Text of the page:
The first thing that hits one in book 1 of the YS (“Samadhi Pada”), is the necessity and power of concentration. Like shooting a gun or cannon to take down a target (person, plane or ship, e.g.), all you need do is combine force (will) with a steady aim at only one key portion of the “body” you are attempting to obliterate, and the whole thing comes down. [Now I know some of more pacific readers just blanched, but this is Patanjali’s point: get over it. I’ll explain in a minute.] You don’t need to wrestle every inch of it, only the heart or head!
It is through the power of meditative concentration that the arrow of our attention pierces the body armor of maya (the delusive force and masking power of matter and the creation which hides “the Lord,” the Spirit who is, alone, all that Is). There is a well known sentence in Paramhansa Yogananda’s classic story, “Autobiography of a Yogi,” that I believe is inspired by a sloka in some Indian scripture that says “divine vision is center everywhere, circumference, nowhere.”

You could spend lifetimes trying to achieve realization of this key point. But for now, let me say the insightful point is you don’t have to acquire all the knowledge and wisdom of the world or to become scrupulously virtuous in thought, word, and deed to achieve freedom from this world of suffering, unceasing flux, and unending cycles of birth and death. To enter the transcendent state of Superconsciousness (and ultimately, cosmic consciousness), you need only one doorway: one “object” of concentration with which your entire being becomes One with.

I’ve heard my teacher (Swami Kriyananda, direct disciple of Paramhansa Yogananda and founder of the Ananda communities worldwide) lightly joke that you could worship a crocodile — indeed, anything. Why? Because the transcendent consciousness of Spirit is at the heart of every atom (“center everywhere”).

The second sutra (aphorism) of Patanjali is one of two most famous and most valuable: (and I paraphrase it) Suffering is transcended and Oneness with Bliss achieved by rising above identification with one’s body, matter, sense impressions, memories, fantasies, sleep (and all drug-induced states), likes, dislikes, attachments and desires. This second sutra (literally translated as “Yoga is the restraining, or calming, of the reactive process (mind-stuff) from taking various forms (vrittis)) states the concentration principle described above in negative terms. This isn’t a description of what to do. It is an explanation of what is necessary.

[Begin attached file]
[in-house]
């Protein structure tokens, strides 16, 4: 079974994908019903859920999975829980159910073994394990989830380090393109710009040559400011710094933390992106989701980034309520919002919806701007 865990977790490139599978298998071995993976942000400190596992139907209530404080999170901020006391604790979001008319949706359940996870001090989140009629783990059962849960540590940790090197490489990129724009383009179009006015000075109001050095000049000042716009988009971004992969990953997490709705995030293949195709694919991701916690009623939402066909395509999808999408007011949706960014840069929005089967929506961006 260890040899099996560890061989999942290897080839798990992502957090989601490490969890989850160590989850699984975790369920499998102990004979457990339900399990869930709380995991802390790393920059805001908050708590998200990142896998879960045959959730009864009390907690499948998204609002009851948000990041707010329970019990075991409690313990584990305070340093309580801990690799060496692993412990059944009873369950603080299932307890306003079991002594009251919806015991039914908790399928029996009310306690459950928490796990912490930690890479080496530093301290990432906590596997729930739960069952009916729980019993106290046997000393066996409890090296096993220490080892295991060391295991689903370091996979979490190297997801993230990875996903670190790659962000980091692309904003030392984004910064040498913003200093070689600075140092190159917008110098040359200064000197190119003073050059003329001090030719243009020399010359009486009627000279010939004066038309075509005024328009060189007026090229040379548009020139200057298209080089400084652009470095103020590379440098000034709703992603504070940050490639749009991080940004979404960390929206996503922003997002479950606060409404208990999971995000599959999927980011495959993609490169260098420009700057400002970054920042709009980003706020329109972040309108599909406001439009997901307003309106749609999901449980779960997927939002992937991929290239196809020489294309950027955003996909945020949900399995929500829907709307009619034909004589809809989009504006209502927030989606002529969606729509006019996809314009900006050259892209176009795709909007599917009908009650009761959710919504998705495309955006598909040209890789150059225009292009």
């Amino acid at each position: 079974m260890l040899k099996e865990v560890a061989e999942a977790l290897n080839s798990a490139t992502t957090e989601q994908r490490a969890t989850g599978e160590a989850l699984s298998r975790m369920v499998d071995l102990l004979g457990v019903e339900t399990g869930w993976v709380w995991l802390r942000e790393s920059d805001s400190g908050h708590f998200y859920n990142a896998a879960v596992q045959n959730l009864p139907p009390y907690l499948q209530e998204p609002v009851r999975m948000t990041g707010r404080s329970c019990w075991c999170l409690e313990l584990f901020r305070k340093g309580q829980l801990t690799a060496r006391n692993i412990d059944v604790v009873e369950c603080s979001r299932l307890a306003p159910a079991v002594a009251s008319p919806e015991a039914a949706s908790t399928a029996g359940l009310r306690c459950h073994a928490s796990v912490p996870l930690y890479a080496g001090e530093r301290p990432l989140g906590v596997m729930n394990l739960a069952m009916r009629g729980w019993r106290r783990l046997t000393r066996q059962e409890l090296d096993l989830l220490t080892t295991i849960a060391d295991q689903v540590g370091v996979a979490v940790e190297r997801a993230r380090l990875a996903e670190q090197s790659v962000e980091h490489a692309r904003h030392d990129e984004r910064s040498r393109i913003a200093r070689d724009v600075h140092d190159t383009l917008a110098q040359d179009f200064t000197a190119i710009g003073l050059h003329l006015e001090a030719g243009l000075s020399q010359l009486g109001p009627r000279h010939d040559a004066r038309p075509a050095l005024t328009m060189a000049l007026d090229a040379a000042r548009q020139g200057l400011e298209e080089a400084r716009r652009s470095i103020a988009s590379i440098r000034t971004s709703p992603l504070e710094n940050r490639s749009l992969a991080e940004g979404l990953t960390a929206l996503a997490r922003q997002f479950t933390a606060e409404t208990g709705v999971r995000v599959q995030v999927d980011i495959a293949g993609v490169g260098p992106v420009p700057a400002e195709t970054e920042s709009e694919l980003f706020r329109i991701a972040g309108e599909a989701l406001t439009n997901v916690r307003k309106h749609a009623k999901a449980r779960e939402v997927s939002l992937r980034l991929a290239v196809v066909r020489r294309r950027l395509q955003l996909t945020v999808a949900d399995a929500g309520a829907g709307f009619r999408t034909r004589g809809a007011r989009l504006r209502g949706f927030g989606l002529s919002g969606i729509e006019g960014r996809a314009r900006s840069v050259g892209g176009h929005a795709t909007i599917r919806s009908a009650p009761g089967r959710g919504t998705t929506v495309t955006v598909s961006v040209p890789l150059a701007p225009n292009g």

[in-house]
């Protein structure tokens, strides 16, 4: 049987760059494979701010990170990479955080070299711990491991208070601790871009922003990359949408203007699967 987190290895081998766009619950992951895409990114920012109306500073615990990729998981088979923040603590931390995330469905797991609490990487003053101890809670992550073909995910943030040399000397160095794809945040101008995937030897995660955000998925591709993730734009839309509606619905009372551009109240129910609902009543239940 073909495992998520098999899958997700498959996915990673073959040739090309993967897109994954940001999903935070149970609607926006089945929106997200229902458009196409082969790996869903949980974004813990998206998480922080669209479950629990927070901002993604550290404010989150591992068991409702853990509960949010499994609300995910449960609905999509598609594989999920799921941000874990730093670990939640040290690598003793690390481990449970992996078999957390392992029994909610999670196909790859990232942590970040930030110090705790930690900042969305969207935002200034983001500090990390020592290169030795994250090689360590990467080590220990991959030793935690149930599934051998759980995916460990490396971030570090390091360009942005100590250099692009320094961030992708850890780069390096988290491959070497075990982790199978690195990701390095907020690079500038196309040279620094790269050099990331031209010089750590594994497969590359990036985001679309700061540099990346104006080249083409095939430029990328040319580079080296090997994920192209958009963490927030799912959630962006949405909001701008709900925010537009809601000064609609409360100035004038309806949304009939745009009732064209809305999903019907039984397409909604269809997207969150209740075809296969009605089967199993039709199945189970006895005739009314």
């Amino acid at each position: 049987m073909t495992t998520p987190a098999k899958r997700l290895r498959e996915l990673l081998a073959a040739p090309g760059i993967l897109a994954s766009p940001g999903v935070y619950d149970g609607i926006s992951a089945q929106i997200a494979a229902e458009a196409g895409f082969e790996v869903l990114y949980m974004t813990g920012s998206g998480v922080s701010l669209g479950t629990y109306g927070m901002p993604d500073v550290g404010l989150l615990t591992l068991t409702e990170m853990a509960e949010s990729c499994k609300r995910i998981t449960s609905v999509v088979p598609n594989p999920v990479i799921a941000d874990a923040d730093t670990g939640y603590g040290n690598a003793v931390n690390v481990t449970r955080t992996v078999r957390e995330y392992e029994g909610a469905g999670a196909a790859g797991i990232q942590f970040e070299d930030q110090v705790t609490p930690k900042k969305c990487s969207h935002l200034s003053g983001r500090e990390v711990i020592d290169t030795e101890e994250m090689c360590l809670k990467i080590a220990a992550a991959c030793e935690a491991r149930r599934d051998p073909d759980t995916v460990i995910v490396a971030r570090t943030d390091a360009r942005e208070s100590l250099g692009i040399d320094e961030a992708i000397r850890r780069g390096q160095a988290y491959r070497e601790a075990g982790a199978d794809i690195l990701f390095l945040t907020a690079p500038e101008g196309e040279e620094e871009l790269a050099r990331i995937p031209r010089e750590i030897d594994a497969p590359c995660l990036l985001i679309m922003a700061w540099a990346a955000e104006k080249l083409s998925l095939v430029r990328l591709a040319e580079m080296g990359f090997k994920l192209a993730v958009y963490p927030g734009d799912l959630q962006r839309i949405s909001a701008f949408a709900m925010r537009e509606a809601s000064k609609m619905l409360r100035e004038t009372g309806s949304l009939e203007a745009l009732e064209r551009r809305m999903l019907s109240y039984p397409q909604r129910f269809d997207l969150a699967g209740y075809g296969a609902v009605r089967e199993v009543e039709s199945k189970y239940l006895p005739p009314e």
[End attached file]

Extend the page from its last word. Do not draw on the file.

Because immediately thereafter, Patanjali launches into the subject of concentration. While it is true that our concentration in meditation is disrupted by our matter identifications (listed above).  And yes it is true, therefore, as Patanjali enumerates in his most famous sutra (listing the 8 stages of enlightenment) we must work on achieving right attitude and right action. And, yet (and this is the beauty and power of yoga concentration), we can combine those efforts to release the hold of maya upon our minds by the power of concentration. We do not have to fight to the death every delusion that pops up like so many assassins in a James Bond movie.

As we identify with matter, we lose touch with our true Self. It’s really that simple. By steady concentration upon any single object (in meditation), the hypnotic influence of maya dissolves and we enter a portal into Oneness.

Patanjali enumerates and defines the obstacles to Oneness and he also describes some of the stages of realization. These stages are not permanent but represent the process by which, step by step, we achieve true knowledge. First, we question, doubt or reason based on our inner perceptions. Then, we receive (intuitively) true knowledge about that which we are contemplating. From that knowledge we experience happiness or some level of satisfaction and bliss. Finally, that knowledge becomes permanently realized as our own Self.

Beyond such realization is the “seedless” realization which a state of Oneness without any process or object used or intervening. This is true transcendence. He also acknowledges that the speed with which enlightenment takes place is the result of our energetic commitment (or lack thereof).

Patanjali gives a one-liner acknowledgement that, despite his clinical analysis, Oneness can be achieved by devotion to God! (He adds no comment or explanation.)But, to be fair, he then goes on for several sutras to describe the Supreme Ruler (or Power) who is the true teacher of all rishis and gurus and whose name (and word) is AUM! Repetition and communion with the seed sound of OM is “the way.”

To remedy our shortcomings and attachments, he recommends deep concentration upon one object (OM being previously suggested). Another approach, he says, is to control the breath (pranayama, including kriya yoga). Meditating upon the inner Light (“Jyoti”), or upon a pure heart, or on the message of dreams (that all life is a dream), or upon the bliss of the dreamless state (of sleep), or “on anything that appeals to one as good!”

Wow! Dr. Patanjali, here, at your service! I make house calls. Can you imagine it? That's enough medicine for us all right now. Until next week, your own Self.

Nayaswami Hriman